Guardianship is where you have the right to make decisions about the child’s religion, education, health requirements and general welfare. It does not mean you have the final say, but the right to discuss and have a say in the decisions that affect a child. If agreement cannot be reached between guardians then the Court can be asked to decide.
The awarding of Guardianship in Irish law has in the past favoured the mother of the child, but that is slowly changing.
Unmarried couples who live together will have automatic joint guardianship provided the couple live together for a consecutive 12 months and three months of these occurred following the birth of the child. However, fathers who do not live with the mother or fail the 12 month rule, can still be guardians if the mother agrees and both complete and sign a statutory declaration form. If no agreement can be reached the father can apply to the Court to be appointed a guardian.
Married couples have joint guardianship and that can only be changed by Court Order. It is very rare to succeed in an application to remove a guardian unless there is a risk to the child.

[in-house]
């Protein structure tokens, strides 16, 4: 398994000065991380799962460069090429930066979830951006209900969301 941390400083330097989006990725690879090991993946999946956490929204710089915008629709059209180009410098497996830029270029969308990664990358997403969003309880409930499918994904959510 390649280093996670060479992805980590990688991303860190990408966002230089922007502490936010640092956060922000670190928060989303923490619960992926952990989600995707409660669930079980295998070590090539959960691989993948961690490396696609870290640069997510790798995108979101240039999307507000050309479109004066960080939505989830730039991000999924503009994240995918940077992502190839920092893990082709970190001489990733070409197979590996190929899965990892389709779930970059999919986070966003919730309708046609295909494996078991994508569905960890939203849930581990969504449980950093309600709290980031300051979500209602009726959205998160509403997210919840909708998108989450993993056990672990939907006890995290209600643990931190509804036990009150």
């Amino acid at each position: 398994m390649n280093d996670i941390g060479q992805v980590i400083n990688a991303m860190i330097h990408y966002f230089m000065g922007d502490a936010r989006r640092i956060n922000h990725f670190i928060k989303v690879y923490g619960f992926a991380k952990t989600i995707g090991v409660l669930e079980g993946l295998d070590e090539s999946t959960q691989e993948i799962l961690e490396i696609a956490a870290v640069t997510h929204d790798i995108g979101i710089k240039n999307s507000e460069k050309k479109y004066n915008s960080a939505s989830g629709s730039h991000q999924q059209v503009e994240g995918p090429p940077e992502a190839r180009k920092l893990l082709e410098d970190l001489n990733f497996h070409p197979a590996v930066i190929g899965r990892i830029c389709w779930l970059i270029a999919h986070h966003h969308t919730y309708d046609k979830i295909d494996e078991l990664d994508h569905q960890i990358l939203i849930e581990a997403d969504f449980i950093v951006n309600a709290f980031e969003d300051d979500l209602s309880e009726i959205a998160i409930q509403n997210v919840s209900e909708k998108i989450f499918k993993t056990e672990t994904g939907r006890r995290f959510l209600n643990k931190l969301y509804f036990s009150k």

Where the Mother Declines Joint Guardianship
In this case, the fathers’ only recourse is to the Courts to decide on the issue. The Court will hear from the mother and father and will decide in the best interests of the child. The Court will take into consideration circumstances where the father has a relationship with the child, or wants to build a relationship.
Guardianship in Ireland is governed under different pieces of legislation, so it is vitally important to ask your solicitor for advice if dealing with guardianship issues.